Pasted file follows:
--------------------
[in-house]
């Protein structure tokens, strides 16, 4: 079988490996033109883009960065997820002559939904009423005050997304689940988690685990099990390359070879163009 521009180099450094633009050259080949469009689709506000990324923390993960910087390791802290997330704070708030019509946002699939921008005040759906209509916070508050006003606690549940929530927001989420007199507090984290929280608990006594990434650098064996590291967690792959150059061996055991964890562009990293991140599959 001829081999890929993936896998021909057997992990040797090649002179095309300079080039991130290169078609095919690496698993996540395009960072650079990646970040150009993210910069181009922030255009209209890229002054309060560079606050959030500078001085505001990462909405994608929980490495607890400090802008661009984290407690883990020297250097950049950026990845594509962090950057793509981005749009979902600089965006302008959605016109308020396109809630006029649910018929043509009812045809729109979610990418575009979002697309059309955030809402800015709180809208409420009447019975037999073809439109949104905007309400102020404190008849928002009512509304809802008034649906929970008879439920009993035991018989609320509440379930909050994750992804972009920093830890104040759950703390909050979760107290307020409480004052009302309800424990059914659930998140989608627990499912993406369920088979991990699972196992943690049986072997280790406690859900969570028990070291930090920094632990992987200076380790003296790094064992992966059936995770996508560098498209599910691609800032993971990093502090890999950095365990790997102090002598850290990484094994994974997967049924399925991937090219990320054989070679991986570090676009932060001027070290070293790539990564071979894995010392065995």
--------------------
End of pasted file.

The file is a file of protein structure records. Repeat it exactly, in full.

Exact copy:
[in-house]
């Protein structure tokens, strides 16, 4: 079988490996033109883009960065997820002559939904009423005050997304689940988690685990099990390359070879163009 521009180099450094633009050259080949469009689709506000990324923390993960910087390791802290997330704070708030019509946002699939921008005040759906209509916070508050006003606690549940929530927001989420007199507090984290929280608990006594990434650098064996590291967690792959150059061996055991964890562009990293991140599959 001829081999890929993936896998021909057997992990040797090649002179095309300079080039991130290169078609095919690496698993996540395009960072650079990646970040150009993210910069181009922030255009209209890229002054309060560079606050959030500078001085505001990462909405994608929980490495607890400090802008661009984290407690883990020297250097950049950026990845594509962090950057793509981005749009979902600089965006302008959605016109308020396109809630006029649910018929043509009812045809729109979610990418575009979002697309059309955030809402800015709180809208409420009447019975037999073809439109949104905007309400102020404190008849928002009512509304809802008034649906929970008879439920009993035991018989609320509440379930909050994750992804972009920093830890104040759950703390909050979760107290307020409480004052009302309800424990059914659930998140989608627990499912993406369920088979991990699972196992943690049986072997280790406690859900969570028990070291930090920094632990992987200076380790003296790094064992992966059936995770996508560098498209599910691609800032993971990093502090890999950095365990790997102090002598850290990484094994994974997967049924399925991937090219990320054989070679991986570090676009932060001027070290070293790539990564071979894995010392065995």